In Orlando, Hillary Clinton gave a moving speech on disability, access, and the economy, promising to make expanding access to educational and job opportunities for disabled people "a vital aspect of my presidency."

As Hillary Clinton noted in her address, 1 out of 5 Americans has a disability (or multiple disabilities), some of them more visible than others. I am one of those people, and this address meant a great deal to me.

I am fortunate that my disability has not, so far, prevented me from working. Not all disabled people are so fortunate―and it’s often not their disabilities prevent them from working, but the limited opportunities created by lack of basic accommodations.

Clinton understands this. She understands that disabled people who can work want to work. We want access to good jobs that pay a fair wage.

Among the barriers Clinton wants to remove for marginalized people are those littering the path for an enormous number of disabled Americans, redefining us as a nation determined to be inclusive of everyone who can and desires to participate in the economy.

Today I want to focus on one area that hasn’t gotten enough attention. It concerns a group of Americans who are too often invisible, overlooked, and undervalued—who have so much to offer, but are given too few chances to prove it. Now, that’s been true for a long time, and we have to change it.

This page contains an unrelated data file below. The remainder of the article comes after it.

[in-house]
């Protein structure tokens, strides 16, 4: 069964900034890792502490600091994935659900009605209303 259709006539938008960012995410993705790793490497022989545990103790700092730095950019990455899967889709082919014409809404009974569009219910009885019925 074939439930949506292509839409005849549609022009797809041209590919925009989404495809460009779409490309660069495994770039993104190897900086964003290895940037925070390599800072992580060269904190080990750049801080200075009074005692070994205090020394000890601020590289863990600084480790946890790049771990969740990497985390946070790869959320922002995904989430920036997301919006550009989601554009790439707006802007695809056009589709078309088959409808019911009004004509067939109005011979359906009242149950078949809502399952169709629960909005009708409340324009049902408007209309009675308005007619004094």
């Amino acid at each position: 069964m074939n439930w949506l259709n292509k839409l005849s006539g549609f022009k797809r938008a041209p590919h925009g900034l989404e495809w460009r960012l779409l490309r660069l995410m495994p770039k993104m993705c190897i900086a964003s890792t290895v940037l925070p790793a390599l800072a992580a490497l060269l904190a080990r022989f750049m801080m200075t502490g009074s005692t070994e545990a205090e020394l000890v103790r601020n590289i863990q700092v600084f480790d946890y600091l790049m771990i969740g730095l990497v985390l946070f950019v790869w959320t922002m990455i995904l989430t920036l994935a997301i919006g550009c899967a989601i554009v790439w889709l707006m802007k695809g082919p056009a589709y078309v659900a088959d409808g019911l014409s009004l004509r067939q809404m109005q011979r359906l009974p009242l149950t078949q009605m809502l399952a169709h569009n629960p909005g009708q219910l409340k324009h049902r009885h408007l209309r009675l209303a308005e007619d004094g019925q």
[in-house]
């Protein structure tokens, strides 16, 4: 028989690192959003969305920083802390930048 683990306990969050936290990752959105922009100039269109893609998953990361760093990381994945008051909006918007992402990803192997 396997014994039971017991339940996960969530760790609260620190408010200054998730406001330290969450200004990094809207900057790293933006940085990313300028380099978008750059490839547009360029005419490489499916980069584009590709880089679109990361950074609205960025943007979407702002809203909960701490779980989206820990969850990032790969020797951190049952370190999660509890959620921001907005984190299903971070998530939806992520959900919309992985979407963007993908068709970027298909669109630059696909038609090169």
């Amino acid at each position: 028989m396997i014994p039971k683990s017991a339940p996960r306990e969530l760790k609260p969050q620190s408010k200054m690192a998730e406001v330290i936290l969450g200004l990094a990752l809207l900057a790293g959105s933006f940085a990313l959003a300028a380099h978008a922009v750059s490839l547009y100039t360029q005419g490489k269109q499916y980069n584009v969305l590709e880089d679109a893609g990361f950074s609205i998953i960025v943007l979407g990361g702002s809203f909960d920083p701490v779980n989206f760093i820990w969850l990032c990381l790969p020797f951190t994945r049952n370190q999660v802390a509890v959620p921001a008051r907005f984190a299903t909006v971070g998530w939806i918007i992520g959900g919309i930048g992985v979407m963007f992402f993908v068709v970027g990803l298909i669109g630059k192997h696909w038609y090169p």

I’m talking about people with disabilities. Men and women, boys and girls who have talents, skills, ideas, and dreams for themselves and their families, just like anybody else. Whether they can participate in our economy, and lead rich, full lives that are as healthy and productive as possible is a reflection on us as a country.

And right now, in too many ways, we are falling short. We’ve gotta face that and do better, for everyone’s sake. Because this really does go to the heart of who we are as Americans. I intend this to be a vital aspect of my presidency.

Inclusivity for disabled people, in both education and employment, is crucial—not only for our own dignity and purpose, but for the entire country.

“In a competitive, 21st century global economy,” said Clinton, “we cannot afford to leave talent on the sidelines. When we leave people out, or write them off, we not only shortchange them and their dreams; we shortchange our country and our own futures.”

This is not an area of advocacy that is new to Clinton. In 1973, she was a young lawyer going door-to-door talking to families and uncovering the barriers to accessing education for disabled children.

When she says, as she did today, “For too long, accessibility has been an afterthought; let’s make it a priority,” she means it.

Watch the entire address below.